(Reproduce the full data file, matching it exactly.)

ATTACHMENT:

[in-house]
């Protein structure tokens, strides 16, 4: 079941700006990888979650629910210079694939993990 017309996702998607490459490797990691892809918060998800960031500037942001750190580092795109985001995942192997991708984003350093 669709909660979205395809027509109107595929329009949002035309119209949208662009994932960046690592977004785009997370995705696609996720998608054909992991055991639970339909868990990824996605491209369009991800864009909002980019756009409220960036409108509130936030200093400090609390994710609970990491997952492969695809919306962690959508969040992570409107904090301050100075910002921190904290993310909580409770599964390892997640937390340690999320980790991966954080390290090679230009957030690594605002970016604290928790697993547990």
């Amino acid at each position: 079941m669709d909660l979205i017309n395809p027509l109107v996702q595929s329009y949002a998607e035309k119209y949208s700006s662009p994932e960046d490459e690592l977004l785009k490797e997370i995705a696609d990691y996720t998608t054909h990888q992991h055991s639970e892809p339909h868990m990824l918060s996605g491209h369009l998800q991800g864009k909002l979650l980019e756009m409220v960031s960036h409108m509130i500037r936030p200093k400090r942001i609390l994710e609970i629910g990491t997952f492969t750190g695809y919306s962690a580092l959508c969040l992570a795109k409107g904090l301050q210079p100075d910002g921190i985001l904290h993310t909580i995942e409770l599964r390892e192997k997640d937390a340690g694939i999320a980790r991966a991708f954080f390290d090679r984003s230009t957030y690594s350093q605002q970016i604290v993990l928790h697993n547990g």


[in-house]
């Protein structure tokens, strides 16, 4: 079941700006990888979650629910210079694939993990 017309996702998607490459490797990691892809918060998800960031500037942001750190580092795109985001995942192997991708984003350093 669709909660979205395809027509109107595929329009949002035309119209949208662009994932960046690592977004785009997370995705696609996720998608054909992991055991639970339909868990990824996605491209369009991800864009909002980019756009409220960036409108509130936030200093400090609390994710609970990491997952492969695809919306962690959508969040992570409107904090301050100075910002921190904290993310909580409770599964390892997640937390340690999320980790991966954080390290090679230009957030690594605002970016604290928790697993547990």
């Amino acid at each position: 079941m669709d909660l979205i017309n395809p027509l109107v996702q595929s329009y949002a998607e035309k119209y949208s700006s662009p994932e960046d490459e690592l977004l785009k490797e997370i995705a696609d990691y996720t998608t054909h990888q992991h055991s639970e892809p339909h868990m990824l918060s996605g491209h369009l998800q991800g864009k909002l979650l980019e756009m409220v960031s960036h409108m509130i500037r936030p200093k400090r942001i609390l994710e609970i629910g990491t997952f492969t750190g695809y919306s962690a580092l959508c969040l992570a795109k409107g904090l301050q210079p100075d910002g921190i985001l904290h993310t909580i995942e409770l599964r390892e192997k997640d937390a340690g694939i999320a980790r991966a991708f954080f390290d090679r984003s230009t957030y690594s350093q605002q970016i604290v993990l928790h697993n547990g």